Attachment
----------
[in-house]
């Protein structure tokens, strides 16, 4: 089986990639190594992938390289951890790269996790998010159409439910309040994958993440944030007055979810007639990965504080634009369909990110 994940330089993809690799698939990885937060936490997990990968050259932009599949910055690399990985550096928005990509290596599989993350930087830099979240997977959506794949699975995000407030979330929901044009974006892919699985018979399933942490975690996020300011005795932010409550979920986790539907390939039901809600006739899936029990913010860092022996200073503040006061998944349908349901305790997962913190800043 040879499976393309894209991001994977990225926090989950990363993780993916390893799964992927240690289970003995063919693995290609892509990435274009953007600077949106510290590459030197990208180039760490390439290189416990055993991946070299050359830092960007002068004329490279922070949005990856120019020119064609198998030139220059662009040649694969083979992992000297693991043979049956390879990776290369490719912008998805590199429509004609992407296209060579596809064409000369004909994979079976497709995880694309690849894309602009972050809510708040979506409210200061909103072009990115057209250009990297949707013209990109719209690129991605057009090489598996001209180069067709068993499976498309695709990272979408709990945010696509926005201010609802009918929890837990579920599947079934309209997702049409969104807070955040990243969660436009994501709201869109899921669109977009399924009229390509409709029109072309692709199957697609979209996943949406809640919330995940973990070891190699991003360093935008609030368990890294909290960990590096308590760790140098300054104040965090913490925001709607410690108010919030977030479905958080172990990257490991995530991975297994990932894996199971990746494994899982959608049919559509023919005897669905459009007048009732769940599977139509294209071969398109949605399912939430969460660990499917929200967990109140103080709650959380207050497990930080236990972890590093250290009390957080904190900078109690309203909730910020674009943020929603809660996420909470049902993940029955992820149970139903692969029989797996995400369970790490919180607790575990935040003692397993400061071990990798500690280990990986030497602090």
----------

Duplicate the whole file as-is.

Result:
[in-house]
């Protein structure tokens, strides 16, 4: 089986990639190594992938390289951890790269996790998010159409439910309040994958993440944030007055979810007639990965504080634009369909990110 994940330089993809690799698939990885937060936490997990990968050259932009599949910055690399990985550096928005990509290596599989993350930087830099979240997977959506794949699975995000407030979330929901044009974006892919699985018979399933942490975690996020300011005795932010409550979920986790539907390939039901809600006739899936029990913010860092022996200073503040006061998944349908349901305790997962913190800043 040879499976393309894209991001994977990225926090989950990363993780993916390893799964992927240690289970003995063919693995290609892509990435274009953007600077949106510290590459030197990208180039760490390439290189416990055993991946070299050359830092960007002068004329490279922070949005990856120019020119064609198998030139220059662009040649694969083979992992000297693991043979049956390879990776290369490719912008998805590199429509004609992407296209060579596809064409000369004909994979079976497709995880694309690849894309602009972050809510708040979506409210200061909103072009990115057209250009990297949707013209990109719209690129991605057009090489598996001209180069067709068993499976498309695709990272979408709990945010696509926005201010609802009918929890837990579920599947079934309209997702049409969104807070955040990243969660436009994501709201869109899921669109977009399924009229390509409709029109072309692709199957697609979209996943949406809640919330995940973990070891190699991003360093935008609030368990890294909290960990590096308590760790140098300054104040965090913490925001709607410690108010919030977030479905958080172990990257490991995530991975297994990932894996199971990746494994899982959608049919559509023919005897669905459009007048009732769940599977139509294209071969398109949605399912939430969460660990499917929200967990109140103080709650959380207050497990930080236990972890590093250290009390957080904190900078109690309203909730910020674009943020929603809660996420909470049902993940029955992820149970139903692969029989797996995400369970790490919180607790575990935040003692397993400061071990990798500690280990990986030497602090």